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Re: Testing for accessibility compliance

for

From: Monir ElRayes
Date: Apr 29, 2010 4:03PM


What I meant by "the rate at which new content is added to websites is
relatively low" is that the rate at which such content is added to websites
is low relative to all content created (most of which is created by users,
who know little about accessibility, in the form of "documents"). While I
agree that "everyday folks" are increasingly creating web content, I think
in the average workplace, as an example, you will find that far more content
is created on an average day in the form of "documents" as opposed to web
content.

Best Regards,

Monir ElRayes
President
NetCentric Technologies


-----Original Message-----
From: <EMAIL REMOVED>
[mailto: <EMAIL REMOVED> ] On Behalf Of John E. Brandt
Sent: Thursday, April 29, 2010 4:45 PM
To: 'WebAIM Discussion List'
Subject: Re: [WebAIM] Testing for accessibility compliance

Yes YES! Accessible document are essential!

But, I disagree with your views regarding "websites." If you consider all
Content Management Systems from blogs to e-commerce sites, you are, I
believe, incorrect stating, "...the rate at which new content (by non
"specialists") ... added to websites is relatively low..." IN fact, I think
quite the opposite is true. I think more and more web content is being
produced by "non 'specialists'" - I prefer to call them "everyday folks."

All the more reason to continue to promote accessibility awareness to
everyone.

~j

John E. Brandt
jebswebs.com
Augusta, ME USA
<EMAIL REMOVED>
www.jebswebs.com


-----Original Message-----
From: <EMAIL REMOVED>
[mailto: <EMAIL REMOVED> ] On Behalf Of Monir ElRayes
Sent: Thursday, April 29, 2010 4:01 PM
To: 'WebAIM Discussion List'
Subject: Re: [WebAIM] Testing for accessibility compliance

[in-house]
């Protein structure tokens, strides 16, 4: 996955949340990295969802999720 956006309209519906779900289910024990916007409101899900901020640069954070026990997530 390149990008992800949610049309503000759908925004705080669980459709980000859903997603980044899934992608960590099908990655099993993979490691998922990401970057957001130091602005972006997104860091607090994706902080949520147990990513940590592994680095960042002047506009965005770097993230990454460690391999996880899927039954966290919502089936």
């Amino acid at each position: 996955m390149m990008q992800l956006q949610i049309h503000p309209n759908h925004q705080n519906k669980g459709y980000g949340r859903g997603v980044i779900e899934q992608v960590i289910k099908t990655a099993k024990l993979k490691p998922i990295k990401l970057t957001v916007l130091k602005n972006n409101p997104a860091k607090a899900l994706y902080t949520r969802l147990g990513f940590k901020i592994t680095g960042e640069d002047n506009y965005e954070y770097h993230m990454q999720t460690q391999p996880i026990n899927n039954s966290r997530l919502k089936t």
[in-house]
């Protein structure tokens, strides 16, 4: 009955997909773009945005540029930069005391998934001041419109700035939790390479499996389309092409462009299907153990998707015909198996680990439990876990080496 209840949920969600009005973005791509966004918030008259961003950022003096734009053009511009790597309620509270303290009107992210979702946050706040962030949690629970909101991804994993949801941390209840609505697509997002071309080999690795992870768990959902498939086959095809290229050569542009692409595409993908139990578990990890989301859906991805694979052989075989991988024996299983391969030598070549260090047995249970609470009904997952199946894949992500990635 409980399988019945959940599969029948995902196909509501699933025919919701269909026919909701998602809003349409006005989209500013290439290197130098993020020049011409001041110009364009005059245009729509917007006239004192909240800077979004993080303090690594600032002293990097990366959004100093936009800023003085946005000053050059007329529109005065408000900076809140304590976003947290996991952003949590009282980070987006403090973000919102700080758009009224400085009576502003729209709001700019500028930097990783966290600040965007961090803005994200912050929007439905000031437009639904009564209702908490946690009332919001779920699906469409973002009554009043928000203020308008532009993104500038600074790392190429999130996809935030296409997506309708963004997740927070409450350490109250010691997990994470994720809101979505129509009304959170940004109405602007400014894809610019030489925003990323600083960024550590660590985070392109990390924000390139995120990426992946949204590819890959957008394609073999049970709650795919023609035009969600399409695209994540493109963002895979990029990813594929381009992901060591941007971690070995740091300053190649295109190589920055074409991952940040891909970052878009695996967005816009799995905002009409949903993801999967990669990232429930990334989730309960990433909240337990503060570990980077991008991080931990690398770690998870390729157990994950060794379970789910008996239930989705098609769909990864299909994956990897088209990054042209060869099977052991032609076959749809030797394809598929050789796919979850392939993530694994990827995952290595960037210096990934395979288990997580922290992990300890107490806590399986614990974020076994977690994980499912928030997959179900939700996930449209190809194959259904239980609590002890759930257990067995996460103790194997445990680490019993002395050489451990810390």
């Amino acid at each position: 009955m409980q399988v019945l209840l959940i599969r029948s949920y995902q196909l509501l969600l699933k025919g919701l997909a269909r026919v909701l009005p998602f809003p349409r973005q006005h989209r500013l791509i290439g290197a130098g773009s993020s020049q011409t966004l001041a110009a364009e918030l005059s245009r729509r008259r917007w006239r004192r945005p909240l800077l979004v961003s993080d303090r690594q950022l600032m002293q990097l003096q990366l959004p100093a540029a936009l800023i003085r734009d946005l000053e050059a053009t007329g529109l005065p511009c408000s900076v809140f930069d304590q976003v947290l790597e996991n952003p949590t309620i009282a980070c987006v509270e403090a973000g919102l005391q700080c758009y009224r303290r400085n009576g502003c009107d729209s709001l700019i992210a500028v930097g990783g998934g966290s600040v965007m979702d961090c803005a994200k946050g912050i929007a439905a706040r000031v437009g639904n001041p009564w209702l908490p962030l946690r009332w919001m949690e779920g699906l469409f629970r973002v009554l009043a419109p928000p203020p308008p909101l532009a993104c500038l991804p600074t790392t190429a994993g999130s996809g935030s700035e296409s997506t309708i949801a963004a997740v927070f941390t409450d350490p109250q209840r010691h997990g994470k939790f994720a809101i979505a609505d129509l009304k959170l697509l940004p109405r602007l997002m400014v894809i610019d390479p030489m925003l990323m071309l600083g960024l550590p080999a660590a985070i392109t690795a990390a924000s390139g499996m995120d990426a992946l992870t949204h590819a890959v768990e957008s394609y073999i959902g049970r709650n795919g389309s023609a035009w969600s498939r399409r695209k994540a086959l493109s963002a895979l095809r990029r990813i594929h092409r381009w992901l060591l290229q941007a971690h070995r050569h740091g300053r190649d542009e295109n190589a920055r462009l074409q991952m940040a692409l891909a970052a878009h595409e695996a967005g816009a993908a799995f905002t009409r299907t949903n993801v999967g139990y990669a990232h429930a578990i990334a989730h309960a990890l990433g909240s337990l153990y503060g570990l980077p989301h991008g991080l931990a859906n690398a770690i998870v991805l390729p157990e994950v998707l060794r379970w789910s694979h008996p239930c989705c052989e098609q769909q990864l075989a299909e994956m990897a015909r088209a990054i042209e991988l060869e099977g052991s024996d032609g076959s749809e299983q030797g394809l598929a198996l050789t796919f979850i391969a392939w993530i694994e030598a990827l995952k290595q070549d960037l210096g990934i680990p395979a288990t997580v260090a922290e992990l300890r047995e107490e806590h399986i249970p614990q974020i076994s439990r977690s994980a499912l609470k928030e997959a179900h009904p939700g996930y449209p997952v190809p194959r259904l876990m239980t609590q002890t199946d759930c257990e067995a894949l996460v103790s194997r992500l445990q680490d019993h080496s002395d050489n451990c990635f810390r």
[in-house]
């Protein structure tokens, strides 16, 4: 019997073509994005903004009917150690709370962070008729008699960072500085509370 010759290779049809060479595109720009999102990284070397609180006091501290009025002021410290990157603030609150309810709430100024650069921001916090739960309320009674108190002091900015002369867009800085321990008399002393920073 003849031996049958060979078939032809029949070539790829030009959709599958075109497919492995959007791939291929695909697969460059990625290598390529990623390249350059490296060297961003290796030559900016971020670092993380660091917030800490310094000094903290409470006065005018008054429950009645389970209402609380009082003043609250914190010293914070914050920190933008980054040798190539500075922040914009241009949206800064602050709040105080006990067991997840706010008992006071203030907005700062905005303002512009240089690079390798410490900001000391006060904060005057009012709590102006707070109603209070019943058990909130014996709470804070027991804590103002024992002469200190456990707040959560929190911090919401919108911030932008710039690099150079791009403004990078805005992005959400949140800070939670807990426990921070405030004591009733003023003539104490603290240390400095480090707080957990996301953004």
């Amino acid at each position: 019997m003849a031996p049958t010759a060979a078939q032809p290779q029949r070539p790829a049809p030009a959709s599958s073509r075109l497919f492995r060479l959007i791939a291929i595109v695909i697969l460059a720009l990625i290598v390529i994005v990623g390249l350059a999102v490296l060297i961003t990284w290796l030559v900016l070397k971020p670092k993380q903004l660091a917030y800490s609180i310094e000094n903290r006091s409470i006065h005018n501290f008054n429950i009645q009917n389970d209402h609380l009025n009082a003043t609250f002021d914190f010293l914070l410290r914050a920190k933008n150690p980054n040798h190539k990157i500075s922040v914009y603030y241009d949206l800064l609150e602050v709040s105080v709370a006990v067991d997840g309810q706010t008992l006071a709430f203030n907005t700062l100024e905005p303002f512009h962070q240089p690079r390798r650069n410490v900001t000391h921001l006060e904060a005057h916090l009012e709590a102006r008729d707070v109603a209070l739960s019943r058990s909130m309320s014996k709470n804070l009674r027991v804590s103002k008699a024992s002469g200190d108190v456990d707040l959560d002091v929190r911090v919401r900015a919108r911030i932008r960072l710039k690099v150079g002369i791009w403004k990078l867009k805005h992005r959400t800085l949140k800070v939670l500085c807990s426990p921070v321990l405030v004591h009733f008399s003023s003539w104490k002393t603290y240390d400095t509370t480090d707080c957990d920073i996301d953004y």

I would add to this the very important - and often overlooked - issues of:

1) Who is making content accessible; and
2) What type of content are we talking about.

These issues have a great impact on how much automation is required. Allow
me to explain.

Currently accessibility is still in the realm of "specialists". The average
author of content (i.e. almost everybody) knows very little about what is
required to make content accessible. This may not be such a big issue if all
we're talking about is websites, since the rate at which new content is
added to websites is relatively low. However, if we start to look at the
massive amount of content being created every day in the form of documents
(Word, excel, PowerPoint, PDF etc) by non-specialists, it becomes clear that
we need a tool-based approach that caters to the non-specialist author of
content.

Such author-level tools, by definition, are expert systems that guide the
non-specialist author and allow the creation of accessible content. Only by
equipping the authors with such tools can we deal with the incredible volume
of content being created every day.

Best Regards,

Monir ElRayes
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